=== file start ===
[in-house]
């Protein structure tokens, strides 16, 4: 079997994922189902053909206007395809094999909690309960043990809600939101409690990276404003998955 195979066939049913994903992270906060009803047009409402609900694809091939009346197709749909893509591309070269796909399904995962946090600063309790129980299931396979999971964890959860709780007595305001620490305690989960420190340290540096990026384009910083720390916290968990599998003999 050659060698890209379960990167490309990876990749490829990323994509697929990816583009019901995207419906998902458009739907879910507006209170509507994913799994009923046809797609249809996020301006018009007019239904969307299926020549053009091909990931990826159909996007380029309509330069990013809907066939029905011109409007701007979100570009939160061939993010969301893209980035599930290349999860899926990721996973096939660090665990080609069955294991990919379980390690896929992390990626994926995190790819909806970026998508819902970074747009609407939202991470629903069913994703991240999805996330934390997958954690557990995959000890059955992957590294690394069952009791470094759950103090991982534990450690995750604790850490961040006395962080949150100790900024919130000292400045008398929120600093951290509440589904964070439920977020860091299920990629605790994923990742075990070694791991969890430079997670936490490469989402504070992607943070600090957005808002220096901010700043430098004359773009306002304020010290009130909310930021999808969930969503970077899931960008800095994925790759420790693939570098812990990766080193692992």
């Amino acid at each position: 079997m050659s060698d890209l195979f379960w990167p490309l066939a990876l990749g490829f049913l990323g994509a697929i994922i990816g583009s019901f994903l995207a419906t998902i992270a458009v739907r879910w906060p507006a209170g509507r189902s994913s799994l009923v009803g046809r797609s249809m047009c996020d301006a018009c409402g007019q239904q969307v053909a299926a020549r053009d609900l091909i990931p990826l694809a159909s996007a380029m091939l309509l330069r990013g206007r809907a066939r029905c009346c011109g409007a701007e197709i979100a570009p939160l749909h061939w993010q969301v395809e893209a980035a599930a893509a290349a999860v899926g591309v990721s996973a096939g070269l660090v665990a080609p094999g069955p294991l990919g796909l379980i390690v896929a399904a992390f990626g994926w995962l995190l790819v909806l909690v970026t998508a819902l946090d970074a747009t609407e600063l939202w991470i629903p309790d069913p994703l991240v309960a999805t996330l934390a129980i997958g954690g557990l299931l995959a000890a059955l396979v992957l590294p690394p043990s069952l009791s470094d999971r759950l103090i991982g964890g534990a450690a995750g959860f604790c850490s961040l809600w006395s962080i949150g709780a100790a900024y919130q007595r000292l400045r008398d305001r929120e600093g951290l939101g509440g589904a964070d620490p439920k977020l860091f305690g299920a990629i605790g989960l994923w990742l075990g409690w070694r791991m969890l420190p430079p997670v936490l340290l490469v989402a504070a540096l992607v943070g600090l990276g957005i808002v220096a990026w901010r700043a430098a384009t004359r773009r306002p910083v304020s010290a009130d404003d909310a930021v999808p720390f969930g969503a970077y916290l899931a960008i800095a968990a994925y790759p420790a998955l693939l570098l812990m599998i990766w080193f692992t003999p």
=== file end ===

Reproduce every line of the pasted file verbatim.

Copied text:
[in-house]
């Protein structure tokens, strides 16, 4: 079997994922189902053909206007395809094999909690309960043990809600939101409690990276404003998955 195979066939049913994903992270906060009803047009409402609900694809091939009346197709749909893509591309070269796909399904995962946090600063309790129980299931396979999971964890959860709780007595305001620490305690989960420190340290540096990026384009910083720390916290968990599998003999 050659060698890209379960990167490309990876990749490829990323994509697929990816583009019901995207419906998902458009739907879910507006209170509507994913799994009923046809797609249809996020301006018009007019239904969307299926020549053009091909990931990826159909996007380029309509330069990013809907066939029905011109409007701007979100570009939160061939993010969301893209980035599930290349999860899926990721996973096939660090665990080609069955294991990919379980390690896929992390990626994926995190790819909806970026998508819902970074747009609407939202991470629903069913994703991240999805996330934390997958954690557990995959000890059955992957590294690394069952009791470094759950103090991982534990450690995750604790850490961040006395962080949150100790900024919130000292400045008398929120600093951290509440589904964070439920977020860091299920990629605790994923990742075990070694791991969890430079997670936490490469989402504070992607943070600090957005808002220096901010700043430098004359773009306002304020010290009130909310930021999808969930969503970077899931960008800095994925790759420790693939570098812990990766080193692992």
């Amino acid at each position: 079997m050659s060698d890209l195979f379960w990167p490309l066939a990876l990749g490829f049913l990323g994509a697929i994922i990816g583009s019901f994903l995207a419906t998902i992270a458009v739907r879910w906060p507006a209170g509507r189902s994913s799994l009923v009803g046809r797609s249809m047009c996020d301006a018009c409402g007019q239904q969307v053909a299926a020549r053009d609900l091909i990931p990826l694809a159909s996007a380029m091939l309509l330069r990013g206007r809907a066939r029905c009346c011109g409007a701007e197709i979100a570009p939160l749909h061939w993010q969301v395809e893209a980035a599930a893509a290349a999860v899926g591309v990721s996973a096939g070269l660090v665990a080609p094999g069955p294991l990919g796909l379980i390690v896929a399904a992390f990626g994926w995962l995190l790819v909806l909690v970026t998508a819902l946090d970074a747009t609407e600063l939202w991470i629903p309790d069913p994703l991240v309960a999805t996330l934390a129980i997958g954690g557990l299931l995959a000890a059955l396979v992957l590294p690394p043990s069952l009791s470094d999971r759950l103090i991982g964890g534990a450690a995750g959860f604790c850490s961040l809600w006395s962080i949150g709780a100790a900024y919130q007595r000292l400045r008398d305001r929120e600093g951290l939101g509440g589904a964070d620490p439920k977020l860091f305690g299920a990629i605790g989960l994923w990742l075990g409690w070694r791991m969890l420190p430079p997670v936490l340290l490469v989402a504070a540096l992607v943070g600090l990276g957005i808002v220096a990026w901010r700043a430098a384009t004359r773009r306002p910083v304020s010290a009130d404003d909310a930021v999808p720390f969930g969503a970077y916290l899931a960008i800095a968990a994925y790759p420790a998955l693939l570098l812990m599998i990766w080193f692992t003999p």